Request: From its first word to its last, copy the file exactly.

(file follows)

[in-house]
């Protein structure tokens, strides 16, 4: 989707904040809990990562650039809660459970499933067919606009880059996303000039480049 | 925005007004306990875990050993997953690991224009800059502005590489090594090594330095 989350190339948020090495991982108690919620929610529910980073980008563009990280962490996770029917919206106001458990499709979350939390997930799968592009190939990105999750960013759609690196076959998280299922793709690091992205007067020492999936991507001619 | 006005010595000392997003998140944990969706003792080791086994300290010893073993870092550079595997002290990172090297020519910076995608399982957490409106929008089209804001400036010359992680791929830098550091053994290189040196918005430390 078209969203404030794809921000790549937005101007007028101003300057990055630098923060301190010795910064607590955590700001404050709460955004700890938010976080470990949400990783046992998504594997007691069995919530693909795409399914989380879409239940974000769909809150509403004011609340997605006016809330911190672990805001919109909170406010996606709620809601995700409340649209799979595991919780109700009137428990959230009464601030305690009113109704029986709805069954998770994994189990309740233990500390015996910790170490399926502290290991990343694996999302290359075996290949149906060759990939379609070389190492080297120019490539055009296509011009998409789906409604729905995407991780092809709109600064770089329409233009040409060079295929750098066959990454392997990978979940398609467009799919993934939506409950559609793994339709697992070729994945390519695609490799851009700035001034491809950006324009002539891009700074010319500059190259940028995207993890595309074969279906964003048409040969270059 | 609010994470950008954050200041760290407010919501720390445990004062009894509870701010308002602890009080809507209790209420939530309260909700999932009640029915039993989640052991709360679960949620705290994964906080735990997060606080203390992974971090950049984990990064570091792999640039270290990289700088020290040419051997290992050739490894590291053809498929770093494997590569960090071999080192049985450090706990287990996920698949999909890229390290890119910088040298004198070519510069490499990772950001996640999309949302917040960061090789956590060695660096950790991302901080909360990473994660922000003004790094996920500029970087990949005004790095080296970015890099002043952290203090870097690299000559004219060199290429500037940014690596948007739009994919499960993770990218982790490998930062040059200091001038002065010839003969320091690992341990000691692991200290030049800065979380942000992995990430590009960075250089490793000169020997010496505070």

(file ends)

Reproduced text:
[in-house]
């Protein structure tokens, strides 16, 4: 989707904040809990990562650039809660459970499933067919606009880059996303000039480049 | 925005007004306990875990050993997953690991224009800059502005590489090594090594330095 989350190339948020090495991982108690919620929610529910980073980008563009990280962490996770029917919206106001458990499709979350939390997930799968592009190939990105999750960013759609690196076959998280299922793709690091992205007067020492999936991507001619 | 006005010595000392997003998140944990969706003792080791086994300290010893073993870092550079595997002290990172090297020519910076995608399982957490409106929008089209804001400036010359992680791929830098550091053994290189040196918005430390 078209969203404030794809921000790549937005101007007028101003300057990055630098923060301190010795910064607590955590700001404050709460955004700890938010976080470990949400990783046992998504594997007691069995919530693909795409399914989380879409239940974000769909809150509403004011609340997605006016809330911190672990805001919109909170406010996606709620809601995700409340649209799979595991919780109700009137428990959230009464601030305690009113109704029986709805069954998770994994189990309740233990500390015996910790170490399926502290290991990343694996999302290359075996290949149906060759990939379609070389190492080297120019490539055009296509011009998409789906409604729905995407991780092809709109600064770089329409233009040409060079295929750098066959990454392997990978979940398609467009799919993934939506409950559609793994339709697992070729994945390519695609490799851009700035001034491809950006324009002539891009700074010319500059190259940028995207993890595309074969279906964003048409040969270059 | 609010994470950008954050200041760290407010919501720390445990004062009894509870701010308002602890009080809507209790209420939530309260909700999932009640029915039993989640052991709360679960949620705290994964906080735990997060606080203390992974971090950049984990990064570091792999640039270290990289700088020290040419051997290992050739490894590291053809498929770093494997590569960090071999080192049985450090706990287990996920698949999909890229390290890119910088040298004198070519510069490499990772950001996640999309949302917040960061090789956590060695660096950790991302901080909360990473994660922000003004790094996920500029970087990949005004790095080296970015890099002043952290203090870097690299000559004219060199290429500037940014690596948007739009994919499960993770990218982790490998930062040059200091001038002065010839003969320091690992341990000691692991200290030049800065979380942000992995990430590009960075250089490793000169020997010496505070």